Step Inside the Neighborhoods Where Houston Rap Was Born
Our goal when we started this project in 2004 was to document the culture of rap music in Houston, Texas. Two decades had then passed since the release of Houston’s first rap record, and over that time an entire culture with its own sound, slang, drugs, and cars had developed out of some of the city’s poorest neighborhoods. Houston artists were pioneering and prolific, creating a self-sufficient music industry with little support from the mainstream. You had a hometown success story in Fifth Ward’s Geto Boys, but Houston as a whole had never been considered as an epicenter of rap music. We had no idea at the time, but that was exactly what was about to happen.
In virtually every prism through which one can view a city, Houston has always been sidelined, overlooked, or dismissed, but that has shaped the identity of its rap scene. When the popularity of the song “Still Tippin’” drew national attention to Houston rap music in 2005, the foundations of the city’s rap economy were so strong that little really changed. Artists can and do make entire careers in Houston, having built them in the communities of Fifth Ward, Third Ward, South Park, and the Southside. This book evolved into a story about those neighborhoods—bringing us both the good and the bad. We captured the love of music in Houston and the independent spirit of its artists, but we also got crime, violence, poverty, sex, drugs, and the lingering effects of the crack epidemic that has ravaged these communities.
Houston is more industrial business center than centralized city. A network of mini-downtowns, inner-city suburbs, shopping malls, and gargantuan freeways slice up a sprawling landscape surrounded by planned communities populated through NASA and the industries of energy and medicine. Lenient zoning laws and low taxes, coupled with ongoing gentrification, have transformed the city from within, rendering some areas unrecognizable and others lost forever. The neighborhoods represented in this book are some of Houston’s oldest, with deep roots that reach back decades to the many notable blues musicians who come from the very same areas as the rappers. But as rich as their contributions have proven to be, these communities still find themselves saddled with age-old struggles. The prison-industrial complex looms large, as do issues with health, education, and city services, even as other areas of Houston continue to boom. Such issues are often overlooked until, as we saw with historic Fourth Ward, your area remains invisible until they want to push you out of it.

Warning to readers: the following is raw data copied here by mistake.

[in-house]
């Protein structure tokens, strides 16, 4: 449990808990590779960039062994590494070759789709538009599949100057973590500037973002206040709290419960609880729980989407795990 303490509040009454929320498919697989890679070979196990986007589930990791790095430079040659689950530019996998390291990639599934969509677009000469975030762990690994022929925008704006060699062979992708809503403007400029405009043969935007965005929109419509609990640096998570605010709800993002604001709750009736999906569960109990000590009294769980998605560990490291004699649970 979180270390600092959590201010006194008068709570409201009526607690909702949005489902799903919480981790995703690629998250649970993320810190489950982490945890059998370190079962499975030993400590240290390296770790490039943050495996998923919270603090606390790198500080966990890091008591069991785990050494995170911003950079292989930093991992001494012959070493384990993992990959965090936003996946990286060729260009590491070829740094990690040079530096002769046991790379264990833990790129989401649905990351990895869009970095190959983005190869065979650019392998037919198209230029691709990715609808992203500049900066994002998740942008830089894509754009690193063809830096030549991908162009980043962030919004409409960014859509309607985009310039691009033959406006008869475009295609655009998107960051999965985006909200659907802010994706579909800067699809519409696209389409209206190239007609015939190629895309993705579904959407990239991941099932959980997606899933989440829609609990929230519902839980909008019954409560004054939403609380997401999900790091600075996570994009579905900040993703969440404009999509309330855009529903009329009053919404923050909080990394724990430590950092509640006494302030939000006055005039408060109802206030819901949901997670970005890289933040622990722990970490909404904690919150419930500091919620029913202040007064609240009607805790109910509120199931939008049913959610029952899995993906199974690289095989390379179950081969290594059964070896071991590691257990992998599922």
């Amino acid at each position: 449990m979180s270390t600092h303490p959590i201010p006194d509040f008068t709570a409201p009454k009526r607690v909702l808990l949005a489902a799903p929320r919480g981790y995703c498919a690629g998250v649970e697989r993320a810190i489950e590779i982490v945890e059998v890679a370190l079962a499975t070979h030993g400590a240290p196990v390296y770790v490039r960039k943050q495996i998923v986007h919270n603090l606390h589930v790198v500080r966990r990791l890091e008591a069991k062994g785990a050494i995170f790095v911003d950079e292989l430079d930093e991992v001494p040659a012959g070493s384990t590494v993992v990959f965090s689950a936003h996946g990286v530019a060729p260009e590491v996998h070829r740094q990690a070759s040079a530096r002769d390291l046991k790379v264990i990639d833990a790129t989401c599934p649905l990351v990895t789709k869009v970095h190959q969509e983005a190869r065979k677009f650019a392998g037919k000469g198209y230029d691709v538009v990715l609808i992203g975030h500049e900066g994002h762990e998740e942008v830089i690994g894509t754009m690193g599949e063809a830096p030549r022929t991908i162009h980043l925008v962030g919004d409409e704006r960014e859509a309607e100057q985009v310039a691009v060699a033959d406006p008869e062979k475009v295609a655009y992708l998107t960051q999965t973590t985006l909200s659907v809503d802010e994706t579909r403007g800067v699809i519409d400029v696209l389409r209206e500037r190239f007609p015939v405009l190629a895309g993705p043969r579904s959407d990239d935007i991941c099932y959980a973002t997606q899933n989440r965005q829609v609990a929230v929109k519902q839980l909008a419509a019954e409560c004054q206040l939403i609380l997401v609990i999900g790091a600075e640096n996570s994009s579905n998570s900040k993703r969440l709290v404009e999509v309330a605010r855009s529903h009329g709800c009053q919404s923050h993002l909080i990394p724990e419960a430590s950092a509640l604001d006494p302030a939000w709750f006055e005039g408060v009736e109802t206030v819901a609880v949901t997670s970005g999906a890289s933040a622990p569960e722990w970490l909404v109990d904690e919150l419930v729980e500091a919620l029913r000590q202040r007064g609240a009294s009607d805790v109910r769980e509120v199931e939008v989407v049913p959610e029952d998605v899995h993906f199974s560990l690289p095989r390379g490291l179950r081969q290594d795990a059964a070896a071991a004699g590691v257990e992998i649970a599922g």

These communities have given birth to some of the finest musical treasures of the South, completely on their own terms. We hear the independent nature of Houston rap in the stories of dope dealers who created record labels to clean up their money, selling music out of car trunks and cutting out the middleman. We see it when, rather than lobbying to get their songs on the radio, members of Houston’s rap community introduce their music by cross promoting between the city’s massive hip-hop clubs and its strip clubs, where DJs and dancers break in new songs after hours. We heard from artists, DJs, producers, label owners, promoters, dancers, pimps, drug dealers, and everyday local residents. We talked to people who felt they had no way out, and to those who found one.
As is the case with The Houston Rap Tapes, this volume’s companion book of interviews, there are many names you will recognize here and some that you might not. But to understand Houston’s history, you have to look deeper than its biggest stars. It would take many more faces and voices to make this complete. This is just an introduction.
This essay is excerpted from the book Houston Rap by Lance Scott Walker, Peter Beste, and Johan Kugelberg, published by Sinecure Books in 2013. The Houston Rap Tapes, a companion book of interviews, was published in 2014. Photo Essay is a monthly series on the CMOA Blog that features images from both emerging and established photographers working in a variety of styles—from documentary and conceptual, to fine art and commercial. For past installments, visit the archives.